Gaucher disease: symptoms, causes and types

Lysosomal storage diseases are associated with poor functioning of certain enzymes, which causes the accumulation of lipids and proteins in cells.

In this article we will analyze the symptoms, causes and the three types of Gaucher diseaseThe most common of this type of disorder, which affects several functions of the body.

    What is Gaucher disease?

    Gaucher disease is a disease caused by genetic mutations transmitted by autosomal recessive inheritance. It affects the blood, brain, spinal cord, bones, liver, spleen, kidneys, and lungs, and severe forms of deterioration lead to death or drastically reduce life expectancy.

    It was described by Philippe Gaucher, a French physician specializing in dermatology, in 1882. Initially, Gaucher believed that symptoms and signs were manifestations of a specific class of spleen cancer; It was not until 1965 that the real underlying causes, related to biochemical and non-immune aspects, were identified.

    Gaucher disease belongs to a group of conditions called “Diseases of lysosomal storage” or “by lysosomal storage”, Linked to a deficiency of enzymatic function. It is one of the most common in this group, as it occurs in about 1 in 40,000 births.

    The prognosis of this disease depends on which of the three existing variants we refer to. Type 1, the most common in the West, it can be managed with enzyme replacement therapies and reduce the concentration of accumulated substances causing the pathology, while the neurological signs of types 2 and 3 are not treatable.

      Main symptoms and signs

      Gaucher disease causes damage in many different organs and tissues, as well as in the blood; this explains the appearance of signs of varied character. A key criterion for determining the severity of the disease is the presence or absence of neurological damage, which is life threatening and significantly interferes with development.

      Among the most common symptoms and signs and highlights of Gaucher disease, we find the following:

      • Enlarged liver and spleen (hepatosplenomegaly) which causes inflammation of the abdomen
      • Pain in bones and joints, arthritis, osteoporosis and increased frequency of bone fractures
      • Anemia (decrease in the number of red blood cells) that causes fatigue, dizziness or headache
      • Increased ease with which bruises form and bleed
      • Increased risk of developing diseases in the lungs and other organs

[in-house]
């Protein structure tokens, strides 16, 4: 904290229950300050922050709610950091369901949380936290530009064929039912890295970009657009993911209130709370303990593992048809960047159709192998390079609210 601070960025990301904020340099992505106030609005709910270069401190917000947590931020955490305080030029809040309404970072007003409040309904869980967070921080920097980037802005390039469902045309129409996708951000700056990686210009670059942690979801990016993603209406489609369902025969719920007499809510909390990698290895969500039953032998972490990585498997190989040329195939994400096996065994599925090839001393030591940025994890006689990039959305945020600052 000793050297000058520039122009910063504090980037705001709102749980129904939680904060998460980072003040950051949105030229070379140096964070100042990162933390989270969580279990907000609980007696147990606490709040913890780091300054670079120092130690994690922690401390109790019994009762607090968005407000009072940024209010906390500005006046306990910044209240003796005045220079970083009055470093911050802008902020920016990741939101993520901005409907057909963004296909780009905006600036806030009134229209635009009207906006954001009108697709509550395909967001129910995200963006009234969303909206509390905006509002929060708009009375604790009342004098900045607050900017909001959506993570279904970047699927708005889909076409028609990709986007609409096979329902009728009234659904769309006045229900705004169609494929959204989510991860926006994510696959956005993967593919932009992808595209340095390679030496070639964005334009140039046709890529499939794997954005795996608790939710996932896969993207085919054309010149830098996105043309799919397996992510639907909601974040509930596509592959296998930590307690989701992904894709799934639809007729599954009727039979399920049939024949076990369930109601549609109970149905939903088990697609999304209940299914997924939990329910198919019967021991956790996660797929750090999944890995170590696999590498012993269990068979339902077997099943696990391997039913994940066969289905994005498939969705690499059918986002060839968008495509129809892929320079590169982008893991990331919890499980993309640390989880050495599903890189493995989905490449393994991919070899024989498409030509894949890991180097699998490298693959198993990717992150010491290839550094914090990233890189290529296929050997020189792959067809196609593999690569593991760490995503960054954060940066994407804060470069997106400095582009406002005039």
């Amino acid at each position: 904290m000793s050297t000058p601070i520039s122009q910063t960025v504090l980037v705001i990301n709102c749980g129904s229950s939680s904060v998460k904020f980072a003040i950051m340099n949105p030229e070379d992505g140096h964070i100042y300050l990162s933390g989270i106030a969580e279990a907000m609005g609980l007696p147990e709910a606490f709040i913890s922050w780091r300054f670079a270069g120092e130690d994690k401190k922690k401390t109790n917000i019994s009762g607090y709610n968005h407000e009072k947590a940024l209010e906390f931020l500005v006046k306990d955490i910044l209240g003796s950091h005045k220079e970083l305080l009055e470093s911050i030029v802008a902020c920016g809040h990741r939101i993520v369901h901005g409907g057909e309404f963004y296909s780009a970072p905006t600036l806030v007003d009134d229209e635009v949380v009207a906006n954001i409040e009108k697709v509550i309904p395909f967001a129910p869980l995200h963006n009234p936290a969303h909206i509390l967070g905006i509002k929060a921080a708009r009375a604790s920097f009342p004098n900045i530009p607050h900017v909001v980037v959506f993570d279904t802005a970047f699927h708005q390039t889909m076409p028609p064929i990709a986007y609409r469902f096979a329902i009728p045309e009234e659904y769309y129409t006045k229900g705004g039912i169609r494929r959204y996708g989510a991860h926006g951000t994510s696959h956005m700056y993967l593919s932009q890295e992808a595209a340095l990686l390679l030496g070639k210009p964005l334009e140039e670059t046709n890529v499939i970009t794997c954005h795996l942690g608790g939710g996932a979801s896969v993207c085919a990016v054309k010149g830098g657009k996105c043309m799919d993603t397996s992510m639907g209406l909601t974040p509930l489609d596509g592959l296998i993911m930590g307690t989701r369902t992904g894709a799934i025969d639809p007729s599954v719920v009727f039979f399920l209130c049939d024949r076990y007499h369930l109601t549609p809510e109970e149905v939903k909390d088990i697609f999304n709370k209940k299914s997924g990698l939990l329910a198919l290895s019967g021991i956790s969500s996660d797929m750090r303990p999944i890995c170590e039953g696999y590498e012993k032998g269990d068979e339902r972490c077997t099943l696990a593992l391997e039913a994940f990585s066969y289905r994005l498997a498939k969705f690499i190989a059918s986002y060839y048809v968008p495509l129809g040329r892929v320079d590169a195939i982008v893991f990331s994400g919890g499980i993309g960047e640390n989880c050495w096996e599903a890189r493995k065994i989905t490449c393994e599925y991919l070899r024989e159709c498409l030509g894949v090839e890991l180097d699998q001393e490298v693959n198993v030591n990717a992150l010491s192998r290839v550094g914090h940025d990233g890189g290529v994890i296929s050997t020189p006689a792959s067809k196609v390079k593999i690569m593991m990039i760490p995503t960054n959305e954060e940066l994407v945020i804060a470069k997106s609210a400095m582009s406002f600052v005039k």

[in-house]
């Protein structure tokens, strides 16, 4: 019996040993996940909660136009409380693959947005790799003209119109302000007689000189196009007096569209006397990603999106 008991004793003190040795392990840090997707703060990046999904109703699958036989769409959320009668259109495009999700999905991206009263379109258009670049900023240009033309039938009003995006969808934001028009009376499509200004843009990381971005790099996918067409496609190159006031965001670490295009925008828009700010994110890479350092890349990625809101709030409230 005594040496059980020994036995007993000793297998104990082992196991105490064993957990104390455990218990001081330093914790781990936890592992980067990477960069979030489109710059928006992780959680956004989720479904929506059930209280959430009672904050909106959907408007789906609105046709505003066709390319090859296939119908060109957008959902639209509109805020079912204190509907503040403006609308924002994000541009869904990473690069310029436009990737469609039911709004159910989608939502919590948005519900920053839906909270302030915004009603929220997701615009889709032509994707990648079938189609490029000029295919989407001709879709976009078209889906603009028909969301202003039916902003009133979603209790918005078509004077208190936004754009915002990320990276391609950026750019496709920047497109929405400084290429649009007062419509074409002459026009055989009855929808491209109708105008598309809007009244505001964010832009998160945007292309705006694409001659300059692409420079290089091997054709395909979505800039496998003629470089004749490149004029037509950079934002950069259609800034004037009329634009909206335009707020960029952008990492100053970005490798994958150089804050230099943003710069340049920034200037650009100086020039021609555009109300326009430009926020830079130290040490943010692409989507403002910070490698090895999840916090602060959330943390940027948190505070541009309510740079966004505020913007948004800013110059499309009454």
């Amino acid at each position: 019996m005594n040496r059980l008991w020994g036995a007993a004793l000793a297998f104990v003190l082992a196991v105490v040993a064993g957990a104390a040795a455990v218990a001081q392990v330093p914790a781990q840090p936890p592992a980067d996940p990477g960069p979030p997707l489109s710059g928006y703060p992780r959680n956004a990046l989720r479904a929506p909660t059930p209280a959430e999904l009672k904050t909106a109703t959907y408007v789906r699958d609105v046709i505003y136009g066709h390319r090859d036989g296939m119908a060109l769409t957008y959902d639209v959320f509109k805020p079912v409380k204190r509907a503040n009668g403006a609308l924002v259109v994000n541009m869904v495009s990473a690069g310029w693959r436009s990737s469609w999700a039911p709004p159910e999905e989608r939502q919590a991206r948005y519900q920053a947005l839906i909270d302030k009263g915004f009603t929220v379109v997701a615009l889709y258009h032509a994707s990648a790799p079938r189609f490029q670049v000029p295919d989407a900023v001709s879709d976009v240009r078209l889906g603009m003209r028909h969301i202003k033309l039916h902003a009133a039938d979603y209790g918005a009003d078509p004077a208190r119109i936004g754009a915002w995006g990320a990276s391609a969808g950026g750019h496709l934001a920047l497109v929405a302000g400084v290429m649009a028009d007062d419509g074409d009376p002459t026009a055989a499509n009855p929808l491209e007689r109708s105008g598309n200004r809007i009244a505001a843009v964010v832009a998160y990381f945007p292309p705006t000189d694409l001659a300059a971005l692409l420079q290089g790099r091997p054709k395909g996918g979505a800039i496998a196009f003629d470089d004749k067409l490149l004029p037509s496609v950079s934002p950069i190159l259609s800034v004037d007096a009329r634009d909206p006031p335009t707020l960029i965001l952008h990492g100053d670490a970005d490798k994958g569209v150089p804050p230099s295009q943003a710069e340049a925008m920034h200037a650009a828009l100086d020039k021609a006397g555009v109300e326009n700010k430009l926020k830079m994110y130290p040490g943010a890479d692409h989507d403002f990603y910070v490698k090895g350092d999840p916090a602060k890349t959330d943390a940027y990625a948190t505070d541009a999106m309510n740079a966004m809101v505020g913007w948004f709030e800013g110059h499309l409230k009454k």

• Yellowish or brown pigmentation of the skin
      • Brain damage, impaired brain development, apraxia, Convulsions, muscular hypertension, abnormal eye movements, apnea, odor deficits (in case of neurological disorders)

      Causes and pathophysiology

      Gaucher disease appears as a result of glucocerebrosidase enzyme deficiency, Which is located in the membranes of lysosomes (cell organelles that contain a large number of enzymes) and has the function of breaking down fatty acids of the glucocerebroside class, as well as others of different types.

      Alterations in the function of glucocerebrosidase make it impossible to adequately remove certain substances from lysosomes. Hence, they accumulate in the body giving rise to the symptoms of Gaucher disease. There are other disorders with similar causes, such as Tay-Sachs disease, Hunter disease or Pompe disease.

      In the case of Gaucher disease, these changes are due to a genetic mutation transmitted by autosomal recessive inheritance. Therefore, in order for it to affect a person, he must have inherited the genetic defect from both his father and mother; if both parents have it, the risk of suffering from the disease is 25%.

      The mutation causing symptoms varies depending on the variant of Gaucher disease, but is always linked to the beta-glucosidase gene, located on chromosome 1. About 80 different mutations were found which were grouped into three categories; to these we will devote the following section.

        Types of Gaucher disease

        In general, Gaucher disease is divided into three types depending on the severity of the neurological disorders: type 1 or non-neuropathic, type 2 or acute acute neuropathic and type 3 chronic neuropathic.

        It is important to note that the validity of this categorization has been questioned and accused of reductionism by several experts.

        1. Type 1 (non-neuropathic)

        Type 1 is the most common variant of Gaucher disease in Europe and the United States; in fact, about 95% of cases detected in these regions fall into this category. The term “non-neuropathic” refers to the absence or slight damage to the central nervous system.

        In people with type 1 Gaucher disease, no alteration in brain development is observed, unlike in types 2 and 3. The most notable symptoms include feeling tired, enlarged brain. spleen and liver and bone problems.

        2. Type 2 (acute acute neuropathic child)

        Acute neuropathic-type Gaucher disease in children is the most severe form of the disease. It causes irreversible brain damage and neurological abnormalities, Including brainstem malformation, for which there is no treatment at present, and usually results in the death of the affected child before the age of 2 years.

        3. Type 3 (chronic neuropathy)

        Although the chronic neuropathic type is rare in Western countries, it is the most common variant in the rest of the world. The severity of type 3 is midway between that of types 1 and 2: It causes class 1 symptoms but also neurological disorders, and reduces life expectancy to less than 50 years.

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